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Sears.ca>Resource Centre>Buying Guides>Camping> Tent Buying Guide - Features

Tent Buying Guide - Features

A tent is your home away from home on your camping trip, so choosing the right one is essential.

 
 

Features

Tent Fabrics

Most tents are made with polyester, which is lightweight and can be made water-resistant with a polyurethane coating while remaining breathable. Tents can also be made with nylon, which is lighter than polyester but may fade more with extended UV exposure. There are some tents that are made with cotton, but since it absorbs water and is heavy it is not an ideal fabric for family camping trips.

 

Seams

Tents have many seams and stitching holes. You want your tent to have seams that are taped or coated in additional waterproof material to ensure that water will not leak through these seams. The stitching should also appear durable. If your tent does not have taped seams, you can purchase seam sealer to help protect your tent from leakage and water damage.

 

Rain Fly

A rain fly is a waterproof cover for your tent. It helps protect the tent from rain and UV rays. You want a fly that closes completely to keep the tent dry in inclement weather. Higher quality tents come with a custom fit rain fly with a vestibule at the front to place boots and other gear. They can reduce ventilation, so in warmer weather you can remove the rain fly and let more sun and air into your tent.

 

Vestibules

Vestibules can make your tent seem more like home. They are useful for storing gear or, if large enough, to take off wet clothing or put on your boots. A pole-supported vestibule will be heavier to transport, but will be larger and more storm-proof.

 

Ground Sheet

A ground sheet, or ‘footprint’, is a necessity to keep your tent clean and dry. Your ground sheet should be smaller than your tent’s footprint, because if it is larger it can catch water and actually flood your tent. Better quality tents have their own custom made footprints. Always pitch your tent on higher ground to avoid water runoff.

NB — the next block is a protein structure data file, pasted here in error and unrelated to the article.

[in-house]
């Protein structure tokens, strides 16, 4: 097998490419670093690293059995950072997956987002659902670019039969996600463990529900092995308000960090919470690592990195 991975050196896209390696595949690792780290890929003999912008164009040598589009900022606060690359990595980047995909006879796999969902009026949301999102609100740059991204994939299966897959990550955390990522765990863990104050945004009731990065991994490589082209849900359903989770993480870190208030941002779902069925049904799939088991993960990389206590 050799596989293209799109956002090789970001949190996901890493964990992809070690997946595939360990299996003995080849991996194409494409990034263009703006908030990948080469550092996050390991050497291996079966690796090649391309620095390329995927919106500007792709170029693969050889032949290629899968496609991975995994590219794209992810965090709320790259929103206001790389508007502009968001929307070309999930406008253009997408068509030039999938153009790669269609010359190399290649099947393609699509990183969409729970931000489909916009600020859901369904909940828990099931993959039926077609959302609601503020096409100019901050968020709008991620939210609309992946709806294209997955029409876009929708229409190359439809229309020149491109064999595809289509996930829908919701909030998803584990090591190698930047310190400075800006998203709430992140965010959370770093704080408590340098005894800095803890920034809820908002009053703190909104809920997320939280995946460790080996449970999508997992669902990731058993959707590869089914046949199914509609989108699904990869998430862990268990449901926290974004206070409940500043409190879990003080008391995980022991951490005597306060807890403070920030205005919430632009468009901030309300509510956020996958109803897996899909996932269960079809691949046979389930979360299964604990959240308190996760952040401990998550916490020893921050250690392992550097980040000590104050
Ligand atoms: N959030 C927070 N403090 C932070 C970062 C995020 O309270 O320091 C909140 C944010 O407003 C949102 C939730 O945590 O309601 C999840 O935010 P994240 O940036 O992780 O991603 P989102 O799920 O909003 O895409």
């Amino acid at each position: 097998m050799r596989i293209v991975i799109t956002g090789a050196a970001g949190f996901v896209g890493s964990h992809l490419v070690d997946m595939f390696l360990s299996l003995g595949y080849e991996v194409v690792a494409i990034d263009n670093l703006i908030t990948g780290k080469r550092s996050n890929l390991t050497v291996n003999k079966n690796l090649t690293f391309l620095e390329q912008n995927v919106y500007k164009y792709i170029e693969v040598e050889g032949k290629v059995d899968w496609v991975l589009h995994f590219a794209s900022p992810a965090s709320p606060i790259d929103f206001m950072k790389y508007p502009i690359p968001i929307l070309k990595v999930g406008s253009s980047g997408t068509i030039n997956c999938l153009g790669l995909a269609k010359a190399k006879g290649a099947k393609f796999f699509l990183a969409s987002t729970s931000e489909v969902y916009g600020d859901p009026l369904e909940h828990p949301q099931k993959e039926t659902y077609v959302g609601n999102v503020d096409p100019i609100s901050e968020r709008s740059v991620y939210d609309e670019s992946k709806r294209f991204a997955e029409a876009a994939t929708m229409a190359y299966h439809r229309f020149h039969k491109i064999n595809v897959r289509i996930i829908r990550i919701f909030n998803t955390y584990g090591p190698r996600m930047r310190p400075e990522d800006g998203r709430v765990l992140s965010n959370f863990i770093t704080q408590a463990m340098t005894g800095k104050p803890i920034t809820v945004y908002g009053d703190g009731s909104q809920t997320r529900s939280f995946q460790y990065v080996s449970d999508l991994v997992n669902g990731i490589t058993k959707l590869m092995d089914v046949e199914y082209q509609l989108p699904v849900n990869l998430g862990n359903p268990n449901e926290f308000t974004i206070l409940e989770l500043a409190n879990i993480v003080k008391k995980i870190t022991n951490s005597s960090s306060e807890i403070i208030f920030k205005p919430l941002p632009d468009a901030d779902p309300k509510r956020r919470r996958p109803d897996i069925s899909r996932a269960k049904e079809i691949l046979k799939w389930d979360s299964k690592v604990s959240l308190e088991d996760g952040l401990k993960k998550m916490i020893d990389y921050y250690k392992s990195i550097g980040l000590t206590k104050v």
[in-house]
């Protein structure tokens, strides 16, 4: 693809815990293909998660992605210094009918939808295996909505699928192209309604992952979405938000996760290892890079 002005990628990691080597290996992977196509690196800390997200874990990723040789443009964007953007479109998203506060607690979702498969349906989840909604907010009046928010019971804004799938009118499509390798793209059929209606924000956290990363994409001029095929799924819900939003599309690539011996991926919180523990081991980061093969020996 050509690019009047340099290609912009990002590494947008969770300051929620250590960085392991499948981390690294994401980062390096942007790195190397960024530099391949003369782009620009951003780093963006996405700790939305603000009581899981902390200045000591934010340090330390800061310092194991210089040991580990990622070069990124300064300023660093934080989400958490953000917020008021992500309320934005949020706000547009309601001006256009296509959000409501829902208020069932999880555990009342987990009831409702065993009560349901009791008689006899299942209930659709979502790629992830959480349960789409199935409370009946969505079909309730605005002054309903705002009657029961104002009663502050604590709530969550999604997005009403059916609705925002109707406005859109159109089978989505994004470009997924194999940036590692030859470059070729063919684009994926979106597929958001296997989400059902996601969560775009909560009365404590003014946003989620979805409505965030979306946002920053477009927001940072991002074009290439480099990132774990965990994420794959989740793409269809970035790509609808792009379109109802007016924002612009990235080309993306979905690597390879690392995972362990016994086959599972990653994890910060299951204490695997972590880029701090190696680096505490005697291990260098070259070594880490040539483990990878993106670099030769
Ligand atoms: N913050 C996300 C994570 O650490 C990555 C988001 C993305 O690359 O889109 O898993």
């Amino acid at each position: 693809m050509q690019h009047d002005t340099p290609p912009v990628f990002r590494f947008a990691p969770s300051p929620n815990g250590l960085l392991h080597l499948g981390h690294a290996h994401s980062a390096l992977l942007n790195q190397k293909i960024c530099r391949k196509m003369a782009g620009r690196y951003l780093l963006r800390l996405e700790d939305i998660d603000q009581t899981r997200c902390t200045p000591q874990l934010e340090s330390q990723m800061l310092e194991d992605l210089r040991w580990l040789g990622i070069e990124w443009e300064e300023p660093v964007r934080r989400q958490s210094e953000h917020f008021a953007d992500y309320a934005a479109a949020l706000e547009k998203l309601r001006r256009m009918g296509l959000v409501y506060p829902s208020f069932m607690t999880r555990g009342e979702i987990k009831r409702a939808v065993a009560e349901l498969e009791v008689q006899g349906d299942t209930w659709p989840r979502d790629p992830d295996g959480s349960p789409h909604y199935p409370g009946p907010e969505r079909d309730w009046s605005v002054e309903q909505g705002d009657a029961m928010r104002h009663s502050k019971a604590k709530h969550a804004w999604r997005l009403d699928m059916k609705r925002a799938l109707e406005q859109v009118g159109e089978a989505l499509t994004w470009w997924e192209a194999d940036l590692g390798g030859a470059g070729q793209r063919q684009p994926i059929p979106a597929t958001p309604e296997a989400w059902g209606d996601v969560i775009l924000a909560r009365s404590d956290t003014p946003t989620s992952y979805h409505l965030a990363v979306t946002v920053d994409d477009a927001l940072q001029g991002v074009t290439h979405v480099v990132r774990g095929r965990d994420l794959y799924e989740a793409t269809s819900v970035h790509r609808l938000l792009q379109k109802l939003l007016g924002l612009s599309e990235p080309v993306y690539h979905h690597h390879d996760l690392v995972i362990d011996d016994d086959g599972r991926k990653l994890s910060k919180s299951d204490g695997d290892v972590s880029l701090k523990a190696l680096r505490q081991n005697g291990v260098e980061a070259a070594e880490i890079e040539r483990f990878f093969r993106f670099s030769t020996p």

Poles/Pegs

Tent poles are a key factor in how easy it will be to pitch. Fewer poles mean a quicker setup. When you are looking at materials, aluminum is stronger and can be more durable than fibreglass. It can be easer to clip poles than to thread them through continuous pole sleeves. It’s good to have a combination of clips and sleeves to make setup easier. Many tents do not require being pegged into the ground anymore, but if yours does, be sure to bring a mallet to hammer the pegs firmly into the ground.

 

Storage

Ensure your tent has enough room to store all your gear, sleeping bags, air beds and has room for everyone, including the family dog. Some tents come with hanging storage bags on the sides of tent to free up valuable floor space. Interior pockets can help keep your tent organized.

 

Interior Loops and Pockets

Look for a lantern loop located at the top-center of the ceiling to allow you a place to hang your lantern and light up your tent. Gear loft loops on tent walls can be used to attach shelves to keep small items such as keys or lamps off of the tent floor, or to a attach a clothesline to dry items.